1. Theoretically can it achieve Net Zero CO2? Yes, there are enough tree leaves, and on-purpose growth of switchgrass or pother biomass can achieve Net Zero on its own independent of other technologies.
2. Is it technically sound? Yes. Landfills can be designed to prevent biomass degradation to CO2 and/or methane. In fact, encouraging degradation in bioreactor landfills is actually a more difficult problem. Little degradation has been shown to occur even without intervention.
3. Is it actionable? Yes. It could be put into practice in the timeframe required (before 2030-2050).
4. Are there secondary issues? Yes, as discussed above. However, none of these issues can be overcome.
5. The potential for carbon capture via biomass sequestration is enormous, greater than Gt/yr.
6. Is it still a daunting problem? Yes. To achieve Net Zero CO2 for the current 36 Gt/yr of CO2 using this technique alone would require sequestering an enormous amount of material. Of course, this would be reduced, perhaps in half, by energy conservation, renewable energy, CO2 sequestration from large point sources, other carbon capture innovations, etc. Even at incomplete implementation, it can play an important role in reducing net CO2 to the atmosphere.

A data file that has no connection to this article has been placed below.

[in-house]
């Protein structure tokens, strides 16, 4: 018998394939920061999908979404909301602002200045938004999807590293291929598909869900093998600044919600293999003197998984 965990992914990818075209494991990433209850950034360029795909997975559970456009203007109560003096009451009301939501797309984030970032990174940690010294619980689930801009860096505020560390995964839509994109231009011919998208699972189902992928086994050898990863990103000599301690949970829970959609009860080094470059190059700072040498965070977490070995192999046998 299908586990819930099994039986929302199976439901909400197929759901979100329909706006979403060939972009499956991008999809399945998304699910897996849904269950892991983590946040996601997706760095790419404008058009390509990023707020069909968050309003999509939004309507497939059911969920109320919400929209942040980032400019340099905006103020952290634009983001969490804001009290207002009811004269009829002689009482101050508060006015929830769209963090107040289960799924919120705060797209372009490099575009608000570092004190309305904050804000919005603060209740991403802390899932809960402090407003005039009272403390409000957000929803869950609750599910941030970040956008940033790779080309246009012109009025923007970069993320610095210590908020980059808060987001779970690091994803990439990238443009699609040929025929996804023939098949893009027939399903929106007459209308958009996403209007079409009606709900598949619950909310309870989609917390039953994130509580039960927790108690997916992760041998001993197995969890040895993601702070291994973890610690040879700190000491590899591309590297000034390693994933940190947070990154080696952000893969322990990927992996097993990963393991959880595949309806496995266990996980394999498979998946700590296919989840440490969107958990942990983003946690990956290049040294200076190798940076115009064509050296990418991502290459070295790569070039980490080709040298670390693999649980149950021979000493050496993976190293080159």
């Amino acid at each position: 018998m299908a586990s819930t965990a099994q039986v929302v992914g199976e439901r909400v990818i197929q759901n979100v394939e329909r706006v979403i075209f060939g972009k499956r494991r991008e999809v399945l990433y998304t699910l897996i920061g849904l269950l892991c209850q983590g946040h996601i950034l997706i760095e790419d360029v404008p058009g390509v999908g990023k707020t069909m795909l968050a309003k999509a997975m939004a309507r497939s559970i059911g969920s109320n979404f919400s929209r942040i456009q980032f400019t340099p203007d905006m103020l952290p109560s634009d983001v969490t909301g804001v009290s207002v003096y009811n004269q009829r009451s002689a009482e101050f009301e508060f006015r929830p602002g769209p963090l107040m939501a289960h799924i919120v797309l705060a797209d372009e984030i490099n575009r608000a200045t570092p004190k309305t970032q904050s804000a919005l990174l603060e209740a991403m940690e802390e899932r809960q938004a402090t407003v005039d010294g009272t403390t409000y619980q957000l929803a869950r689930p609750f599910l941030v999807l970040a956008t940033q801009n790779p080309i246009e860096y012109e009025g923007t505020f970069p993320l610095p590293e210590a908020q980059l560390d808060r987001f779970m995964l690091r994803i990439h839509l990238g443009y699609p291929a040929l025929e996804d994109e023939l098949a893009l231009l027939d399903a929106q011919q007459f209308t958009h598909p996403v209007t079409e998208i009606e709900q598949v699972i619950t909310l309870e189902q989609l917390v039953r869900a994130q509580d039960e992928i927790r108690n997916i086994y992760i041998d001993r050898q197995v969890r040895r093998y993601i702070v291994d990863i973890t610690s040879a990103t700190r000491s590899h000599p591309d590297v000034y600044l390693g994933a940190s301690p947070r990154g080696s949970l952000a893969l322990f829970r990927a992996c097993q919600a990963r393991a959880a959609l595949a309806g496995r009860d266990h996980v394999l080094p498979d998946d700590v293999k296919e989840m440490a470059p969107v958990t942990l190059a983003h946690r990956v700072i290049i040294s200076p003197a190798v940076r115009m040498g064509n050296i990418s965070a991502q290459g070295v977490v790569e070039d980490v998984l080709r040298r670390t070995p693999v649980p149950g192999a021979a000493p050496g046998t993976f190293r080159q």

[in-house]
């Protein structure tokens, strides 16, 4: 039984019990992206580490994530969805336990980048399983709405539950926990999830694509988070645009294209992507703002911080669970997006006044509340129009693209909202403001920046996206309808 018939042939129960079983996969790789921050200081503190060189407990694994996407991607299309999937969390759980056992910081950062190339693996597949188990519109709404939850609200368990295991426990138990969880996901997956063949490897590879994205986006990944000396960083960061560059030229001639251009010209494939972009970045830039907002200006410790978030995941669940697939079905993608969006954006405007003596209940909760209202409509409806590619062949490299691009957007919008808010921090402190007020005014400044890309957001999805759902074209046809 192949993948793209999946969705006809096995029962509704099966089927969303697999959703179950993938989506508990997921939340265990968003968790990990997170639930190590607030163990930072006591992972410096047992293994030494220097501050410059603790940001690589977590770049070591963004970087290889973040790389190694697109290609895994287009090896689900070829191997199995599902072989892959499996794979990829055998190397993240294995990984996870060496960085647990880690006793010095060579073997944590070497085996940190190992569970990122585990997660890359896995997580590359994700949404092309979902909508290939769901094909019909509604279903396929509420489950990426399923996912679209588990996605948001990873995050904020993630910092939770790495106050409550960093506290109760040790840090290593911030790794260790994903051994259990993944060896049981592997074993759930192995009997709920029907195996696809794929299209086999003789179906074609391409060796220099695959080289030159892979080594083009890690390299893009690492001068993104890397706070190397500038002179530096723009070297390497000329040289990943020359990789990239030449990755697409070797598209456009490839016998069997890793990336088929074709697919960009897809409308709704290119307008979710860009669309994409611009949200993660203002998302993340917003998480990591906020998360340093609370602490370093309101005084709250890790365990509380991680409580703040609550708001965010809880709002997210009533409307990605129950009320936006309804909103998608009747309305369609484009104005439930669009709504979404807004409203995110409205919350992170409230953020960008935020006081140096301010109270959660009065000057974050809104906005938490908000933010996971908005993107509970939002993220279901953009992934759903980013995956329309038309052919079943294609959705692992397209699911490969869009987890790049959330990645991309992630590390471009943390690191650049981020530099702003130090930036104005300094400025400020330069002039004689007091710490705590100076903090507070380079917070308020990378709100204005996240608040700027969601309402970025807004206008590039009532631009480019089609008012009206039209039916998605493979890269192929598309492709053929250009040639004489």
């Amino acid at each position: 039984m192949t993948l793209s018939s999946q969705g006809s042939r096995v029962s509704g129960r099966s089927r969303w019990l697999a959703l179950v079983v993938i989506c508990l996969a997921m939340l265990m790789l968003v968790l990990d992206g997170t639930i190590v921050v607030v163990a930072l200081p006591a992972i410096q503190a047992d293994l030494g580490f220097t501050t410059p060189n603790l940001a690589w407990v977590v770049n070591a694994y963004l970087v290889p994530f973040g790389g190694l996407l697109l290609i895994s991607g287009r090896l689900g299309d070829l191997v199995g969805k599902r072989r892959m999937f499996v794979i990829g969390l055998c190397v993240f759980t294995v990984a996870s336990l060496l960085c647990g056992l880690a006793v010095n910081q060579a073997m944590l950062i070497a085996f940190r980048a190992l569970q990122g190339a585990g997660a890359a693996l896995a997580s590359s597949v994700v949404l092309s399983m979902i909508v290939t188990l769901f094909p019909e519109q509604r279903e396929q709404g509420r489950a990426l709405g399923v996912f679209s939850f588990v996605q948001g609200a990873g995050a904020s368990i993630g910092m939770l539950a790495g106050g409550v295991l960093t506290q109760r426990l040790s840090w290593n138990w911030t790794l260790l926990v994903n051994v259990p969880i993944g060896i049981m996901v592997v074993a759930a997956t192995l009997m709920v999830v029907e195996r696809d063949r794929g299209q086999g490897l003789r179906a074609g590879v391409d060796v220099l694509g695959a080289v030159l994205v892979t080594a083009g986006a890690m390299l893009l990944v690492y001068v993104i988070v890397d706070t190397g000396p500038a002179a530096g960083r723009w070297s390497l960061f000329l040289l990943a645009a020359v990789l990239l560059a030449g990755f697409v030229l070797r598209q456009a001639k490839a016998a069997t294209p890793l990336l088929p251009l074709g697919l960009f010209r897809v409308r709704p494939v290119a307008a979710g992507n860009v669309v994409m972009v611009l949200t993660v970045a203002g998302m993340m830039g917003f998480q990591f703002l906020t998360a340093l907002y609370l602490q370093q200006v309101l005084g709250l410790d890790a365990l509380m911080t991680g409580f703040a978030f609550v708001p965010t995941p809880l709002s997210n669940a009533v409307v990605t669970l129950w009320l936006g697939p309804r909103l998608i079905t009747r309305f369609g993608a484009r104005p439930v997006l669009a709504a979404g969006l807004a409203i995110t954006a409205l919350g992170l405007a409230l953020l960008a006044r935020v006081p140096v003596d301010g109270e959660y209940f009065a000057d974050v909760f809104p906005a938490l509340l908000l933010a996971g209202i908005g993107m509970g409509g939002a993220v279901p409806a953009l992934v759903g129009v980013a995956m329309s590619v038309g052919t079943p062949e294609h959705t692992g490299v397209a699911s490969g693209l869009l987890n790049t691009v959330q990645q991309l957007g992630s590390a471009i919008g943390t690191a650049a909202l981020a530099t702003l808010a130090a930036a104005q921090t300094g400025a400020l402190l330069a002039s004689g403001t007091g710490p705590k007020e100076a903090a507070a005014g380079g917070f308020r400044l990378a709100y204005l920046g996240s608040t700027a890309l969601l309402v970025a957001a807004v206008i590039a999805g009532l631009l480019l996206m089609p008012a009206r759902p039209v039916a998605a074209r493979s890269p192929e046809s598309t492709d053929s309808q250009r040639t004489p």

7. Can any of the other current proposed technologies achieve Net Zero CO2 on their own? No.
8. How would biomass landfill projects be funded? CO2 sequestration by any means will incur cost. That is reality. It will take a government mandated cost of carbon and tax incentives. The business model for this proposal would be the following. Corporations would invest in the landfills and leaf or biomass growth and collection. Farmers would grow high yield crops for carbon sequestration and would be compensated for their efforts. Carbon credits would be sold to recover investments.

# Competing Interests

The author declares that there is no competing interests regarding the publication of this article.

# References

1. Lindsey R (2021) Climate Change: Atmospheric Carbon Dioxide. [View]
2. Climeworks. [View]
3. Carbon Engineering (2022) Direct Air capture of CO2.
4. Montserrat F, Renforth P, Hartmann J, Leermakers M, Knops P, et al. (2017) Olivine Dissolution in Seawater: Implications for CO2 Sequestration through Enhanced Weathering in Coastal Environments. Environ Sci Technol 51: 3960-3972. [CrossRef] [Google Scholar] [PubMed]
5. Herzog H (2021) Direct Air Capture: A Process engineer’s View, Low Carbon Energy Webinar Series. MIT. [View]
6. Zeng N (2008) Carbon sequestration via wood burial. Carbon Balance and Management 3: 1. [CrossRef] [Google Scholar]